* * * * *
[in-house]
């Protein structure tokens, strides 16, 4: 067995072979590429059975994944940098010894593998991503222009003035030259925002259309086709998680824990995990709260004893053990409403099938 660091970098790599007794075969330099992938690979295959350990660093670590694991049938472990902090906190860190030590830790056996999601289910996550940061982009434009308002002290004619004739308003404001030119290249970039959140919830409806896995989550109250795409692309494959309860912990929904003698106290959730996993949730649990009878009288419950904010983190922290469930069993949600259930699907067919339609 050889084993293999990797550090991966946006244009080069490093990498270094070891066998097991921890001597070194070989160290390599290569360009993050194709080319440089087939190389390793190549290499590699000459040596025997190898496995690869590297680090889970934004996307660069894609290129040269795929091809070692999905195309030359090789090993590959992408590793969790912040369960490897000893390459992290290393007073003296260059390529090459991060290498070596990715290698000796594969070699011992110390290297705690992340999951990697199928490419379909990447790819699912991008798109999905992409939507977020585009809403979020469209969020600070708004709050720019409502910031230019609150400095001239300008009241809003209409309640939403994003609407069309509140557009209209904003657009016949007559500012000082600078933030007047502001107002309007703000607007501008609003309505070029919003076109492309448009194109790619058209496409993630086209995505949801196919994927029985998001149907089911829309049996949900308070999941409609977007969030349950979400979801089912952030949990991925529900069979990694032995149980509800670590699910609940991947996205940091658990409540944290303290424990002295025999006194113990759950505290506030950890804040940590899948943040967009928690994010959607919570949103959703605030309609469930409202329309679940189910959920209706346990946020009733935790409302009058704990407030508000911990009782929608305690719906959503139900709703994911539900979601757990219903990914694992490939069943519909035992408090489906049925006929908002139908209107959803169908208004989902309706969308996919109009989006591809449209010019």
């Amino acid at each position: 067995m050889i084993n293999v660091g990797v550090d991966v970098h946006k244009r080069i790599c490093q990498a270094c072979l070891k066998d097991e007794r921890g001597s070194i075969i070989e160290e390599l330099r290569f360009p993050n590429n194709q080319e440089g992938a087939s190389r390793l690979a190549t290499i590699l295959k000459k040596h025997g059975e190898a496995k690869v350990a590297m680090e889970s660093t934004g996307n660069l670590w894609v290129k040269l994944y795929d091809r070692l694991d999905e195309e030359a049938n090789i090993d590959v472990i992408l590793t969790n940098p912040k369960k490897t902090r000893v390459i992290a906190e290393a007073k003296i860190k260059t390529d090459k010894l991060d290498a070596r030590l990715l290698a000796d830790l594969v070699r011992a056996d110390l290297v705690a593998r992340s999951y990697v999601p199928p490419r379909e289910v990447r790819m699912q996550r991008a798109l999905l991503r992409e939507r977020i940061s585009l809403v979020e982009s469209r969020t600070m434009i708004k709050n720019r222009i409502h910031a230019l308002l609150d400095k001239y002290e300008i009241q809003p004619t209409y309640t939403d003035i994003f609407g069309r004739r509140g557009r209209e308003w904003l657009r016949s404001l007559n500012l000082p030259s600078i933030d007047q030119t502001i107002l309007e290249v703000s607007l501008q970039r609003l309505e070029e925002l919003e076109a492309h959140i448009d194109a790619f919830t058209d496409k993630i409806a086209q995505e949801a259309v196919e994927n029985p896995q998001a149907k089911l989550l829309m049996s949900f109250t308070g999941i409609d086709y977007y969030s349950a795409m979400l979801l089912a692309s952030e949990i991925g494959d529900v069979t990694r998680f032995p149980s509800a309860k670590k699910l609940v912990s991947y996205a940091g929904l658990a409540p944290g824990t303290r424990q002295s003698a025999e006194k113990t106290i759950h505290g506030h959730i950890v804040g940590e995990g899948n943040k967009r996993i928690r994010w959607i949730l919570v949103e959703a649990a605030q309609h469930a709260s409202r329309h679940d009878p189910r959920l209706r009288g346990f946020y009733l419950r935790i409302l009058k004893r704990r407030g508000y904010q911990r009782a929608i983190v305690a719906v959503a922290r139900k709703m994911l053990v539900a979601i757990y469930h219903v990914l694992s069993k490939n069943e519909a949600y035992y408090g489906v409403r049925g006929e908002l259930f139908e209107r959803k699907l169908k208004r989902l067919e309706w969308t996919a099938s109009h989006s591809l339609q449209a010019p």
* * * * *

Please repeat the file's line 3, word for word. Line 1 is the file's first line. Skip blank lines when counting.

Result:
């Amino acid at each position: 067995m050889i084993n293999v660091g990797v550090d991966v970098h946006k244009r080069i790599c490093q990498a270094c072979l070891k066998d097991e007794r921890g001597s070194i075969i070989e160290e390599l330099r290569f360009p993050n590429n194709q080319e440089g992938a087939s190389r390793l690979a190549t290499i590699l295959k000459k040596h025997g059975e190898a496995k690869v350990a590297m680090e889970s660093t934004g996307n660069l670590w894609v290129k040269l994944y795929d091809r070692l694991d999905e195309e030359a049938n090789i090993d590959v472990i992408l590793t969790n940098p912040k369960k490897t902090r000893v390459i992290a906190e290393a007073k003296i860190k260059t390529d090459k010894l991060d290498a070596r030590l990715l290698a000796d830790l594969v070699r011992a056996d110390l290297v705690a593998r992340s999951y990697v999601p199928p490419r379909e289910v990447r790819m699912q996550r991008a798109l999905l991503r992409e939507r977020i940061s585009l809403v979020e982009s469209r969020t600070m434009i708004k709050n720019r222009i409502h910031a230019l308002l609150d400095k001239y002290e300008i009241q809003p004619t209409y309640t939403d003035i994003f609407g069309r004739r509140g557009r209209e308003w904003l657009r016949s404001l007559n500012l000082p030259s600078i933030d007047q030119t502001i107002l309007e290249v703000s607007l501008q970039r609003l309505e070029e925002l919003e076109a492309h959140i448009d194109a790619f919830t058209d496409k993630i409806a086209q995505e949801a259309v196919e994927n029985p896995q998001a149907k089911l989550l829309m049996s949900f109250t308070g999941i409609d086709y977007y969030s349950a795409m979400l979801l089912a692309s952030e949990i991925g494959d529900v069979t990694r998680f032995p149980s509800a309860k670590k699910l609940v912990s991947y996205a940091g929904l658990a409540p944290g824990t303290r424990q002295s003698a025999e006194k113990t106290i759950h505290g506030h959730i950890v804040g940590e995990g899948n943040k967009r996993i928690r994010w959607i949730l919570v949103e959703a649990a605030q309609h469930a709260s409202r329309h679940d009878p189910r959920l209706r009288g346990f946020y009733l419950r935790i409302l009058k004893r704990r407030g508000y904010q911990r009782a929608i983190v305690a719906v959503a922290r139900k709703m994911l053990v539900a979601i757990y469930h219903v990914l694992s069993k490939n069943e519909a949600y035992y408090g489906v409403r049925g006929e908002l259930f139908e209107r959803k699907l169908k208004r989902l067919e309706w969308t996919a099938s109009h989006s591809l339609q449209a010019p």